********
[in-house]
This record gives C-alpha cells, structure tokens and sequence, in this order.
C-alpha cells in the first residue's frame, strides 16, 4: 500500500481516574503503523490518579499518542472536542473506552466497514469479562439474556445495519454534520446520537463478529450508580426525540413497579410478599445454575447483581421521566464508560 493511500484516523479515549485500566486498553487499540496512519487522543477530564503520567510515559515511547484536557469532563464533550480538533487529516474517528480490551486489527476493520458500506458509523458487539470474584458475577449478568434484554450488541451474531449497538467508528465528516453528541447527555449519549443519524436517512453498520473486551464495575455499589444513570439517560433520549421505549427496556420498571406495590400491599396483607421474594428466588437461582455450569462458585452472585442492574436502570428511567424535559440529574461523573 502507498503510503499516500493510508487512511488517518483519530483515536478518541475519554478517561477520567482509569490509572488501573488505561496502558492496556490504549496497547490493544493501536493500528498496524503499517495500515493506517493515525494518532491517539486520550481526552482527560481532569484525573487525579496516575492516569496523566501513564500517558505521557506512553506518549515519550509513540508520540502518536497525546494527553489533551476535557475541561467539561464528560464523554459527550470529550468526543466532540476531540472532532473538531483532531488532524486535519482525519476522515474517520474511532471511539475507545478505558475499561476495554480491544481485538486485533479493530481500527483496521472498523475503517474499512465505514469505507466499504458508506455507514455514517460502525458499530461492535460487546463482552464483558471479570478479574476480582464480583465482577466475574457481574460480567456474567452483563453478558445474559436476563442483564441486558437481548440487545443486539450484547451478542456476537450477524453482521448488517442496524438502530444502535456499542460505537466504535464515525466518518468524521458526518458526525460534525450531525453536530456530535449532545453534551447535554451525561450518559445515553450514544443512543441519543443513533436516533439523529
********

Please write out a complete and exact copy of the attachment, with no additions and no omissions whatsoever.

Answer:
[in-house]
This record gives C-alpha cells, structure tokens and sequence, in this order.
C-alpha cells in the first residue's frame, strides 16, 4: 500500500481516574503503523490518579499518542472536542473506552466497514469479562439474556445495519454534520446520537463478529450508580426525540413497579410478599445454575447483581421521566464508560 493511500484516523479515549485500566486498553487499540496512519487522543477530564503520567510515559515511547484536557469532563464533550480538533487529516474517528480490551486489527476493520458500506458509523458487539470474584458475577449478568434484554450488541451474531449497538467508528465528516453528541447527555449519549443519524436517512453498520473486551464495575455499589444513570439517560433520549421505549427496556420498571406495590400491599396483607421474594428466588437461582455450569462458585452472585442492574436502570428511567424535559440529574461523573 502507498503510503499516500493510508487512511488517518483519530483515536478518541475519554478517561477520567482509569490509572488501573488505561496502558492496556490504549496497547490493544493501536493500528498496524503499517495500515493506517493515525494518532491517539486520550481526552482527560481532569484525573487525579496516575492516569496523566501513564500517558505521557506512553506518549515519550509513540508520540502518536497525546494527553489533551476535557475541561467539561464528560464523554459527550470529550468526543466532540476531540472532532473538531483532531488532524486535519482525519476522515474517520474511532471511539475507545478505558475499561476495554480491544481485538486485533479493530481500527483496521472498523475503517474499512465505514469505507466499504458508506455507514455514517460502525458499530461492535460487546463482552464483558471479570478479574476480582464480583465482577466475574457481574460480567456474567452483563453478558445474559436476563442483564441486558437481548440487545443486539450484547451478542456476537450477524453482521448488517442496524438502530444502535456499542460505537466504535464515525466518518468524521458526518458526525460534525450531525453536530456530535449532545453534551447535554451525561450518559445515553450514544443512543441519543443513533436516533439523529